Bachelor Buttons

ginny12October 21, 2005

Has anyone ever heard of or grown a plant called bachelor buttons? Not the blue ones that are Centaurea species. This one is yellow, with small double flowers. The Latin name is Ranunculus acris 'flore pleno'. It used to be popular in old gardens. Some may call it sailor buttons or some other common name. Thanks.

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suze9(z8b Bastrop Co., TX)

No, I haven't grown it.
Here's a possible source, though.

Russell Graham, Purveyor of Plants
Mailing Address:
4030 Eagle Crest Road NW
Salem, Oregon 97304-9787 (United States)
Phone: 503-362-1135

You can go to the watchdog and look up this company, which is where I originally found the information. The first rating is where your plant is mentioned.

    Bookmark   October 28, 2005 at 1:59PM
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Thanks for the tip. I had done that already and emailed him but have not received a response. So the search continues....

    Bookmark   October 28, 2005 at 4:22PM
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Any other ideas out there?

    Bookmark   November 3, 2005 at 12:32PM
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Ah, I remember that plant! A friend gave me some years ago and it promptly took over the garden. I then weeded it aggressively and haven't seen it since. But I sent a note to the friend to see if she still had it kicking around in her yard. Send me a note if I don't respond.

    Bookmark   November 3, 2005 at 4:37PM
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Hmmm. How did it take over the garden? The plant I am talking about does not set seed. It is supposed to be clump-forming and not spread. Can you describe how your plant spread? The single form is ordinary meadow buttercups and they do self-seed prolifically.

I am interested to see that you are in Minnesota. I keep running into a Minnesota connection with people who know this plant, altho it is European. Wonder why that is?

    Bookmark   November 3, 2005 at 4:48PM
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Well, let's see. I had this plant more than 20 years ago, but if I recall correctly, it spread from stolons, or runners, rather like a strawberry. That spot in the garden was rather clayey, so it may have found it very hospitable. The flowers on the plant I had were definitely not single; in fact, they looked exactly like the photos in the link below. Is that what you're looking for?

The woman I got it from had made a number of trips to England, if that helps with your mystery at all.

Here is a link that might be useful: Photo just like the plant I had

    Bookmark   November 3, 2005 at 6:13PM
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It does look like the plant--in Central Park, no less!--but I have only seen photos so can't be 100% certain. The different behavior reports are confusing. It is possible that there are different clones out there.

    Bookmark   November 4, 2005 at 8:35AM
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The behavior could simply be a matter of conditions (or reporting). The friend replied that she still has one of the plants crop up in her yard now and then despite her efforts to eradicate it. So I don't have easy, sure access to the plant, but perhaps I'll ask her to save the next one she finds. That would probably be next year, but if you don't locate it before then, feel free to check back with me. Good luck!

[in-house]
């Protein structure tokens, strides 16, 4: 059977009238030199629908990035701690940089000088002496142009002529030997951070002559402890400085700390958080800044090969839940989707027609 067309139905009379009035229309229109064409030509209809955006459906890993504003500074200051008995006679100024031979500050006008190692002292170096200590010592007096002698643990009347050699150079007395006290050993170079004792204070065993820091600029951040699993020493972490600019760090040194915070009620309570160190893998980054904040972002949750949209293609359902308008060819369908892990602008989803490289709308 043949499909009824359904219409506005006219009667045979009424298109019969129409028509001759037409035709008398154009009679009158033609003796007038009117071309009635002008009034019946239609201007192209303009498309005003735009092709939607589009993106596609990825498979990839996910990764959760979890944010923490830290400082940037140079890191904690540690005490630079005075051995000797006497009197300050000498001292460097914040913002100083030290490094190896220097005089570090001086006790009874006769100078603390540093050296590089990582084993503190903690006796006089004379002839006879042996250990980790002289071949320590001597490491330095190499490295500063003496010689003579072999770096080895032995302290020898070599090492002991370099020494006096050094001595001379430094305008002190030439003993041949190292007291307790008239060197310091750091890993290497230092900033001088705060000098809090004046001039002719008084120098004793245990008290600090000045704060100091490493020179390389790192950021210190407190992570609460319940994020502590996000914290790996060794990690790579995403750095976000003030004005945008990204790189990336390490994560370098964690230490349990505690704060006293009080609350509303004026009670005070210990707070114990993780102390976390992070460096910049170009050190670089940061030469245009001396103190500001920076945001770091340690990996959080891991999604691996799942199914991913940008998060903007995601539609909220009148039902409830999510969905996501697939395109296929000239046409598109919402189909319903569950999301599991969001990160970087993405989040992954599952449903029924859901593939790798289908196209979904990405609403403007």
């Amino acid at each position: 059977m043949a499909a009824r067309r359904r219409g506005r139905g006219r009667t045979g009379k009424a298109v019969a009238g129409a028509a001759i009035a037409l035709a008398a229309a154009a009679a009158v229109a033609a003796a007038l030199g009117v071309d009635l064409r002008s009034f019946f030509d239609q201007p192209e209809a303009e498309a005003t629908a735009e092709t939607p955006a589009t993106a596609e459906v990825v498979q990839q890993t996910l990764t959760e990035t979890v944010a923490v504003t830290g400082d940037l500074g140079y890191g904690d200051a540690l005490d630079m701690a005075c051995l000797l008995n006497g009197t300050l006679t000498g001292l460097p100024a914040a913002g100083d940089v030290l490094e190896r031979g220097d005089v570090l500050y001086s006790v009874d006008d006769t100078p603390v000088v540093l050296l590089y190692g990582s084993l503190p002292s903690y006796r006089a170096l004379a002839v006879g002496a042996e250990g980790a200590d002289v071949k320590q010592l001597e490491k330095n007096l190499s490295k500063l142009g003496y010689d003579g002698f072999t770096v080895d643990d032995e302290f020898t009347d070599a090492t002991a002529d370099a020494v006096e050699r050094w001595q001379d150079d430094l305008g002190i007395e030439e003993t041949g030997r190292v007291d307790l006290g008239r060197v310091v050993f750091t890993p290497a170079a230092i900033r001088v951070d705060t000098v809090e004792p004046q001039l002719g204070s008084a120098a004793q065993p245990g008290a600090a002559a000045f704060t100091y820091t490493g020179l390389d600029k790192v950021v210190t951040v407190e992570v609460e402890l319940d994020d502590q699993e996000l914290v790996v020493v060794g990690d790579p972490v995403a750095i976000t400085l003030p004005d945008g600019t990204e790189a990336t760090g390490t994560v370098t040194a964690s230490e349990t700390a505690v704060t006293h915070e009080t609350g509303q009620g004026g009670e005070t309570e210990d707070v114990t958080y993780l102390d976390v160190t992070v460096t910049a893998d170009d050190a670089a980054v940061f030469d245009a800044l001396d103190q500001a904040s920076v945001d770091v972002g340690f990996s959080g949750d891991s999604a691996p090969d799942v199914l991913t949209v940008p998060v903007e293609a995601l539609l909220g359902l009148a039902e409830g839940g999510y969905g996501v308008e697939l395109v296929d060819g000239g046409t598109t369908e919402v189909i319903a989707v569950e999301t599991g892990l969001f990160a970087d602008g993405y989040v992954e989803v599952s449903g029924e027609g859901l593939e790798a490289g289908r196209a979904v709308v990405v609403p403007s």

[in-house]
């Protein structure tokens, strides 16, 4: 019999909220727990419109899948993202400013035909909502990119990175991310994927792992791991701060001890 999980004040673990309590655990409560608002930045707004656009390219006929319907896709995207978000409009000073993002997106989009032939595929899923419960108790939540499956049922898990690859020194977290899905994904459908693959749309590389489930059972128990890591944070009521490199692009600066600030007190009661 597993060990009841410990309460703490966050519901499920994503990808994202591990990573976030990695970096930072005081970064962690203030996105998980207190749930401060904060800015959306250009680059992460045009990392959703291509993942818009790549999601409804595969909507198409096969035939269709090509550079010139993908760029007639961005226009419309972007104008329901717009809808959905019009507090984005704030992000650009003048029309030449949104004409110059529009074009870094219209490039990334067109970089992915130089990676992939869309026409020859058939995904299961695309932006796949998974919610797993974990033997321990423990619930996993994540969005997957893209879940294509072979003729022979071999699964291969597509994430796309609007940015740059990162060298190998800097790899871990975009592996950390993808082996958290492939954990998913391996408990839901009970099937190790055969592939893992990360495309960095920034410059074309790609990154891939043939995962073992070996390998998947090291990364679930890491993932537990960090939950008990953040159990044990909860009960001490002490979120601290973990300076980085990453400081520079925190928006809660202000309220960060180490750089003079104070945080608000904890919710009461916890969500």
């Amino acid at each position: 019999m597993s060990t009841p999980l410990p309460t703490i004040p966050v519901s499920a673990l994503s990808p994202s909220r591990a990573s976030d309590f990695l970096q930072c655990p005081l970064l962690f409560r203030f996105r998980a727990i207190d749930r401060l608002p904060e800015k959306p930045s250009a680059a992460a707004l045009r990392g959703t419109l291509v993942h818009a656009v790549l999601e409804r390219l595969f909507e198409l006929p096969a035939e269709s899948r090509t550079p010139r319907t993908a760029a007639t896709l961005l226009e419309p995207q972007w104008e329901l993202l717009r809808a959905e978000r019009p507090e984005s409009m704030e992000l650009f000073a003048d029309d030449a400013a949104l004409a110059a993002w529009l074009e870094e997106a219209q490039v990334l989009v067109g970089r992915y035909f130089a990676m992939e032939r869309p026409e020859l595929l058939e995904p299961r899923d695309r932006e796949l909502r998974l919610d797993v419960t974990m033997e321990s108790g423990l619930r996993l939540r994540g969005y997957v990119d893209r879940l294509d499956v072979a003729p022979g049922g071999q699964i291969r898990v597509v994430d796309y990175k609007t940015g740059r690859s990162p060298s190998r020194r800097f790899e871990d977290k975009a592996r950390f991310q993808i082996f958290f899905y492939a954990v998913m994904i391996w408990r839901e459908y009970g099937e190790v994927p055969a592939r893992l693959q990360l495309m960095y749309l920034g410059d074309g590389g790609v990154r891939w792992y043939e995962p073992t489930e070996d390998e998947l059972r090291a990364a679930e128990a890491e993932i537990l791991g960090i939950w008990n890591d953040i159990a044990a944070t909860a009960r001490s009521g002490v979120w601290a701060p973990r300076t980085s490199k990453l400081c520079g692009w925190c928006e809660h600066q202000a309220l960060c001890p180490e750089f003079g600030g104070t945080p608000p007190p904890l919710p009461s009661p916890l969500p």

Bookmark   November 4, 2005 at 11:23AM
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Thanks a lot. I'll keep your kind offer in mind if I don't find it first.

    Bookmark   November 4, 2005 at 4:06PM
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Ginny, did you ever find your buttercups? The friend who provided the plant to me originally has given me a new sample, which is happily spreading in the pot provided.

    Bookmark   August 6, 2006 at 9:13PM
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I found this post when trying to look for what we'd determined is the precise name of grandma's "sailor's buttons" -- yep, I think I'm the one who started Ginny on this quest years ago -- so I had to resurrect the thread with a photo of the specific plant we were discussing.

This variety definitely does NOT reseed or spread via runners, as do many ranunculae (?). It's a clump that has expanded very politely ever since I was able to locate it in a spot where it's happy. This location is reliably moist - even has standing water briefly during hard rains - and reasonably sunny.

Apologies for the graininess of the photo; it's a portion of a larger picture, where something else entirely was the focus. But I had to show Ginny, and thank her again for helping me ID this fabulous plant!

    Bookmark   September 11, 2012 at 12:15PM
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Thanks for this wonderful photo, Deeje, and for resurrecting this thread. A beautiful old perennial in New England gardens--but I have never knowingly seen it "in person". I've probably seen it and just not known it. Haven't looked for it in years and now I'm not really adding new plants.

    Bookmark   September 11, 2012 at 2:40PM
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Well, if you ever decide you have a spot, Ginny, thanks to you I could spare a division now!

    Bookmark   September 11, 2012 at 4:21PM
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